Saturday, 26 July 2008

Busy Bumblebees At Barleycorn

Everyone knows that bees and bumblebees are important for the environment, for without them, there would be no flowers, trees, shrubs, fruits and vegetables. Experts say that bumblebees are under threat because all the places they like to live are being destroyed, not to mention the frequent use of pesticides which does an inordinate amount of harm too. Meadows and fields of clover are much scarcer in today's countryside due to intensive farming methods.
We all know that wildflowers and crops depend on the endearing, humble bumblebees , so it is up to farmers and conservationists, and we keen gardeners to do what we can to help their plight, for, surely, we are all the stewards of the earth.
Unlike the honey bee - a distant cousin of the bumblebee - the humble bumble is gentle and slow, trundling around the garden collecting nectar and pollen. The streamlined honey bee, on the otherhand, dashes about all over the place.
The bumblebee is large and round and furry compared to the smaller honey bee. The male, or drone bee is the smallest, the female slightly larger and the Queen bee the largest of all.
Bumblebees are much more docile and less aggressive then honey bees so, if we want to have our flowers, fruit and vegetables pollinated, giving us excellent blossoms, we can afford to encourage a nest or two in our gardens without fear of them swarming.
There are over two hundred different types of bumblebee which live in a variety of sites such as amongst leaf litter, in an old mouse hole, under large stones or under the wooden floors of a shed. The nest is about half the size of a small grapefruit and will normally contain about six eggs.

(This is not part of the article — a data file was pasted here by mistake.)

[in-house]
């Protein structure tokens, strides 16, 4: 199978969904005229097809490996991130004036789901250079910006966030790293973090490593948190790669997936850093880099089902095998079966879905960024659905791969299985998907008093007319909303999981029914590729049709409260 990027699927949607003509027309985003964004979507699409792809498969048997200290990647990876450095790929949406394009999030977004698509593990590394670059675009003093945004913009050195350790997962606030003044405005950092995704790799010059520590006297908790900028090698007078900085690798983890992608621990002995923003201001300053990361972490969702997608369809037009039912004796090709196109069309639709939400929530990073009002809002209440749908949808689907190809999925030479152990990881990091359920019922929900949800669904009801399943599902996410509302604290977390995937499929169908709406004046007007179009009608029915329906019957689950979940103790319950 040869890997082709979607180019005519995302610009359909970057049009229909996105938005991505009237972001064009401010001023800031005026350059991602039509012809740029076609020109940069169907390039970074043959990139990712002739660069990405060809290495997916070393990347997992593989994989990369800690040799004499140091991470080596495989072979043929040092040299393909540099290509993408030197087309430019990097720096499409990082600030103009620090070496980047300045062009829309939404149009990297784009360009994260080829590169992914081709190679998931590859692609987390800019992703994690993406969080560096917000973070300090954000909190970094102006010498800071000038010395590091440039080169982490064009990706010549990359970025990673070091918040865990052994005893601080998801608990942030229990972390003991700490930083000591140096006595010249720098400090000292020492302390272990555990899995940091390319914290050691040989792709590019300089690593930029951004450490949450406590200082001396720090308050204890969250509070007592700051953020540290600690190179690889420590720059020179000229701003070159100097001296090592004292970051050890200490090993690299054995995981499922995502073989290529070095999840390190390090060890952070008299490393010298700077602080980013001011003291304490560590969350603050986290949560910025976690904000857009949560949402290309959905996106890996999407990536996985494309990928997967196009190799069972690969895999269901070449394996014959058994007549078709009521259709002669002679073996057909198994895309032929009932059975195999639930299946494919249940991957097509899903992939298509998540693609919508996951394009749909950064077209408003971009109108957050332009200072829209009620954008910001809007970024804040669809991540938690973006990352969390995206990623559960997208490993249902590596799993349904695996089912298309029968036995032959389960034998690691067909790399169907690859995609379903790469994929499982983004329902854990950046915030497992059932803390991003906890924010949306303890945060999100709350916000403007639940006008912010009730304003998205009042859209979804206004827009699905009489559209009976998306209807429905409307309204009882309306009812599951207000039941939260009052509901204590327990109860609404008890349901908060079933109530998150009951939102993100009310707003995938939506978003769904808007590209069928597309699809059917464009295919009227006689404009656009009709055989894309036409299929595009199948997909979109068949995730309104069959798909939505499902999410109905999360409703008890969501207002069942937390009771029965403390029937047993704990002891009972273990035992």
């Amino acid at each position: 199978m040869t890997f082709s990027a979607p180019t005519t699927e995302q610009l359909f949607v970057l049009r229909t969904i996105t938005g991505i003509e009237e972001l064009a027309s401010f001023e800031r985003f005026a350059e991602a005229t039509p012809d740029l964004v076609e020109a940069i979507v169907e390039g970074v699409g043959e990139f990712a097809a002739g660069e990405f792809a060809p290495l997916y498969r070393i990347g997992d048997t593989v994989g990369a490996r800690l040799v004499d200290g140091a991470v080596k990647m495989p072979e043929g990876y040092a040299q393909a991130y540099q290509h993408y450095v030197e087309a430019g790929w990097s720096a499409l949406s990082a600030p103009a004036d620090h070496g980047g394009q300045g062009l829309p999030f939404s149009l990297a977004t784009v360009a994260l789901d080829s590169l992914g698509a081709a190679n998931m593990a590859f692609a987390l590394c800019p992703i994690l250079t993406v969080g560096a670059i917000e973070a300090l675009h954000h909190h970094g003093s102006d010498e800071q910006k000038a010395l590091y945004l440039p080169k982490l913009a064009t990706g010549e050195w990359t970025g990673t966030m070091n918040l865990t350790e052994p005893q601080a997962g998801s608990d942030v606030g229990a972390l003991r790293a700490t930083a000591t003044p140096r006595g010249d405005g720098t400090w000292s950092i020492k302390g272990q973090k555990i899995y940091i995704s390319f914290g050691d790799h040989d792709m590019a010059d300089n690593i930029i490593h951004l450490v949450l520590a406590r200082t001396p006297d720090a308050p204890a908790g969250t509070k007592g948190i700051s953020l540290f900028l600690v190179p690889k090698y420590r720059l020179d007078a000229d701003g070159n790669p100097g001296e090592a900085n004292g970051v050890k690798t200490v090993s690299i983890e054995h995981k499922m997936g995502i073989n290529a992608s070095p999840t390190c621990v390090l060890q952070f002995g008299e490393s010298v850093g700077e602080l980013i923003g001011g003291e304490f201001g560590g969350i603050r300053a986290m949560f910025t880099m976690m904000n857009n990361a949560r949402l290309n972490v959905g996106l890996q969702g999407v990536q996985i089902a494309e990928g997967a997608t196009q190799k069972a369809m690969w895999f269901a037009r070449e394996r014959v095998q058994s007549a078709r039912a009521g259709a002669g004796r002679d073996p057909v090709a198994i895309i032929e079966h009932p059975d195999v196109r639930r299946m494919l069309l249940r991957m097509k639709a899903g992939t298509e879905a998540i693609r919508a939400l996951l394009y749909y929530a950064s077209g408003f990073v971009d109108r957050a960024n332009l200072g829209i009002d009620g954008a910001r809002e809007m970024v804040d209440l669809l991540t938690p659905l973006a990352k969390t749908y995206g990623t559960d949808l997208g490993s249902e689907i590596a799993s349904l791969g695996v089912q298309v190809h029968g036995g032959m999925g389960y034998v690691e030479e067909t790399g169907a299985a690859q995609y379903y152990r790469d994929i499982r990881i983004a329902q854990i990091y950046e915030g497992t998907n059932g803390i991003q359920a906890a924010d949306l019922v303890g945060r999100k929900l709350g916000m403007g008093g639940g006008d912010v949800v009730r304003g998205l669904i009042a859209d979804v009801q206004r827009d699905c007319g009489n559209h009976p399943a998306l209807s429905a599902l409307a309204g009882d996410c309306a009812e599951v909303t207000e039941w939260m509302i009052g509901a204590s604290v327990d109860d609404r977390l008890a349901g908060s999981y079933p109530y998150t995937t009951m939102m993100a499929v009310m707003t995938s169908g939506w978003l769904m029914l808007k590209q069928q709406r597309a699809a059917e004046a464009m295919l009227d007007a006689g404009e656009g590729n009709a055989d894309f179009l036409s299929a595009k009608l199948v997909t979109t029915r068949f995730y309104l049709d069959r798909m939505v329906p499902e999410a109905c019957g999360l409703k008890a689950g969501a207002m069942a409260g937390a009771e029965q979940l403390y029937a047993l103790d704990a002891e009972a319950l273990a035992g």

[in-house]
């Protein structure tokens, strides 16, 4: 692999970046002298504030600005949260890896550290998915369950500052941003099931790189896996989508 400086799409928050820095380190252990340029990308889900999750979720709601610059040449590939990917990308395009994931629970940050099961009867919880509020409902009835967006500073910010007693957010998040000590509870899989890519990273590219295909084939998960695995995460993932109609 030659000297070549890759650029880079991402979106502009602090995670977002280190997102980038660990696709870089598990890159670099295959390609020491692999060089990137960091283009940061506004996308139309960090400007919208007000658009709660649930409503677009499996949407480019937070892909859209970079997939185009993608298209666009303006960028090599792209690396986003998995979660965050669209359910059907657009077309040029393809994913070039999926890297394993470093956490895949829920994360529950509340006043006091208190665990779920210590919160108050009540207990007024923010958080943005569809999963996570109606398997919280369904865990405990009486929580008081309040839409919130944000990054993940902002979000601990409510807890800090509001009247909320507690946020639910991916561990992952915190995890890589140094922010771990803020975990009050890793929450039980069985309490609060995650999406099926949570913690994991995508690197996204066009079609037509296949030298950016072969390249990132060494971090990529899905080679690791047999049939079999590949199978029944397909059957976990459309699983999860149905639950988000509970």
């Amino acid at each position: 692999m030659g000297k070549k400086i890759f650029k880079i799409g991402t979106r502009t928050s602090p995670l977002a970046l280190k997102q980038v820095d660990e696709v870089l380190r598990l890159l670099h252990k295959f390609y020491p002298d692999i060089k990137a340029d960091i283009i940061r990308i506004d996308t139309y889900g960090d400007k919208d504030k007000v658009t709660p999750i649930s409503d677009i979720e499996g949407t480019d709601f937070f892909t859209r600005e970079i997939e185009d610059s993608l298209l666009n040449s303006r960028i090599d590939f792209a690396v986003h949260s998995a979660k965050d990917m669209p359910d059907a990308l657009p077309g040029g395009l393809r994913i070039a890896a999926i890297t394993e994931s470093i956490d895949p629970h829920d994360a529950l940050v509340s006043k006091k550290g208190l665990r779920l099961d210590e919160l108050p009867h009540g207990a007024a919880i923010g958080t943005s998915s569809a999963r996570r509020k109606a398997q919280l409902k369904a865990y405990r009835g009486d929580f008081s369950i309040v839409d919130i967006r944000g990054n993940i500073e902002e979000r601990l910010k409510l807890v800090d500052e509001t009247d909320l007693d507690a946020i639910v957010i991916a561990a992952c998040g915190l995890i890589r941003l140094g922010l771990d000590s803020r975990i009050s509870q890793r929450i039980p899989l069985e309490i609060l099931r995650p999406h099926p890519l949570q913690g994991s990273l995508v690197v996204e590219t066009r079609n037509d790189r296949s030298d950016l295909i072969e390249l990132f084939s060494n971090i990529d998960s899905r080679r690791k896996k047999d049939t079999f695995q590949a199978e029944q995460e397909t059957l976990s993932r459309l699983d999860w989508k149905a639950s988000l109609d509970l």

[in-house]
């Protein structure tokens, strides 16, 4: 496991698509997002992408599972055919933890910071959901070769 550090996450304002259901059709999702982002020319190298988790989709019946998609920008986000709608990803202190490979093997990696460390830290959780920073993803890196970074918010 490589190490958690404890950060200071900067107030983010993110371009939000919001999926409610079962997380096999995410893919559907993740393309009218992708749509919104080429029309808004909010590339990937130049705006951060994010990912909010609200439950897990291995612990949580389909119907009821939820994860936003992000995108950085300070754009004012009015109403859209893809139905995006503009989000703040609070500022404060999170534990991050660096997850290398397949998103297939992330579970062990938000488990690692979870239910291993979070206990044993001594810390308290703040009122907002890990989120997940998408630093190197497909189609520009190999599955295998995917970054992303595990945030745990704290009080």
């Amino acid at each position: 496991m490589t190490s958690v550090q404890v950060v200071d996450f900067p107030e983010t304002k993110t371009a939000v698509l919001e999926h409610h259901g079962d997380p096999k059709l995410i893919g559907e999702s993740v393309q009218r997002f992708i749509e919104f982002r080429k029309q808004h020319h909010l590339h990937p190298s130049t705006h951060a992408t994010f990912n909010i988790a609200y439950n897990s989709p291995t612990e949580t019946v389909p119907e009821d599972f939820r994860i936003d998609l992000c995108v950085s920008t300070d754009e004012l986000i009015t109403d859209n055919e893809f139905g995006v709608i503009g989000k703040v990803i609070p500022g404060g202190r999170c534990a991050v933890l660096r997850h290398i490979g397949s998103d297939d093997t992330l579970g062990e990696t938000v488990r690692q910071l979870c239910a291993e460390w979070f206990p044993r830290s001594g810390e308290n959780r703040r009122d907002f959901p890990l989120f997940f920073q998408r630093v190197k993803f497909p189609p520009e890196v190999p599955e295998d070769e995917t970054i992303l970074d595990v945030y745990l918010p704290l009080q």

Made of wax produced from special wax-glands on their body, the nest is a comb with a few brood-cells and is often protected inside animal fur or moss or grass. If you happen to find one when turning over the soil, just replace it and the bees will repair any damage.
The smaller bumblebees we see in our gardens all summer long are the female workers, who take over the duties of collecting the food to rear the young grubs as well as building and maintaining the nests, while the Queen devotes herself solely to laying new eggs.

The drones, which are the males, do no work in the colony, and spend their time mating with other queens from other colonies, after which they die. Once they are fertilised the queens leave the nest and begin their winter hibernation.Unlike young wasps, which are fed on caterpillars and insects , the young bumblebee grubs are fed on nectar and pollen. In the photograph below you can see bulging pollen sacs on the bumblebee's hind legs.